Wild Things: Wildcats, Pigeons and More…

Cleaner wrasse fish, black widow spiders and even bananas made the news recently as part of the latest wildlife research

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Cheryl Carlin

Keeping an Eye on the Help

cleaner wrasse
(Reinhard Dishcherl / Photoshot)
It has been known that a small fish called the cleaner wrasse eats parasites off larger reef fish and that it sometimes sneaks a nibble of skin mucus. But cleaners are less likely to cheat if other potential “clients” are watching, according to researchers led by Switzerland’s University of Neuchâtel. Even a fish with a brain fit for a minnow senses it has to earn trust by acting honest.

Cats on Camera

snow leopards
(Wildlife Conservation Society)
Endangered creatures that live only in the highest mountains of Asia, snow leopards are notoriously difficult to study. But a new survey using camera traps has generated 30 photographs of the elusive cats in 16 locations in the rugged, reportedly peaceful region of northeastern Afghanistan called the Wakhan Corridor. It’s “one of the most remote and isolated mountain landscapes in the world and a place of immense beauty,” say Wildlife Conservation Society (WCS) scientists who did the study. Though the total number of snow leopards in the area isn’t known, the population appears to be healthy. Because villagers sometimes kill the cats to protect livestock, the WCS has constructed leopard-proof pens and set up livestock insurance programs.

Banana Splits

banana
(Christian Schuster / SFGMBH / Stockfood)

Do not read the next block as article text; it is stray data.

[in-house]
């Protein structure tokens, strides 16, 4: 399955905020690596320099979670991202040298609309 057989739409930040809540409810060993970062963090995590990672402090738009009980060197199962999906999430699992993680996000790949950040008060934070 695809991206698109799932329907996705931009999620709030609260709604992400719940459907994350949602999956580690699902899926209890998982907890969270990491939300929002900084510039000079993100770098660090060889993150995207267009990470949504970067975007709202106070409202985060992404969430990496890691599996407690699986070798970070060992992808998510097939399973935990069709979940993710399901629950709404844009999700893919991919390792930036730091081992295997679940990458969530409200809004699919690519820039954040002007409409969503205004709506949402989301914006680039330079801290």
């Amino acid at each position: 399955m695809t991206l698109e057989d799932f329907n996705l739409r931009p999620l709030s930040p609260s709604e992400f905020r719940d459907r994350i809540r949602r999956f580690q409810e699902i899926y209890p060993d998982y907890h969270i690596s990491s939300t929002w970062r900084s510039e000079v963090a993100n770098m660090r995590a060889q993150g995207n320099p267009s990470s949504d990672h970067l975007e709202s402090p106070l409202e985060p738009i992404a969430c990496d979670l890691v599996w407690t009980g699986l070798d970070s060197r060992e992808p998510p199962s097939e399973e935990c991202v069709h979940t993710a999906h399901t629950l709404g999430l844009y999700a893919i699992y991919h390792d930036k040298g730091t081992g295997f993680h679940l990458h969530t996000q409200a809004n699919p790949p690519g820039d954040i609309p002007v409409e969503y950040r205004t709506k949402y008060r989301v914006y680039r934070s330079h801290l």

People have cultivated bananas for 6,500 years or more, probably starting in New Guinea. How did the fruit take the world by storm? Using genetics, archaeology and linguistics, scientists led by Australia’s Monash University say a big step was the banana’s journey to Africa 2,500 years ago.

Observed: The Pigeon Columba livia

The Pigeon
(David Hosking / FLPA)
To V? Flying in the V formation, as geese do, can be more aerodynamic than solo flight, helping each bird save energy.
Or Not To V? But some birds, like pigeons, fly in what is known as a “cluster flock.” In such disorganized groups, says a study from the University of London, each pigeon flaps its wings more often and less completely than when alone, using more energy.
The Question: What’s the upside? That “is currently unclear,” say the researchers, but the less energy-efficient wing strokes may allow for better control within a dense flock, and flocking may help birds find food or deter predators.

Mating Safely

black widow spiders
(© Scott Camazine / Alamy)
Yes, female black widow spiders often kill and eat males after copulating. But Arizona State University researchers now say some males avoid becoming meals by selecting mates that are well-fed. The key? Sated black widow females apparently emit a chemical signal and even weave a web differently from ravenous ones.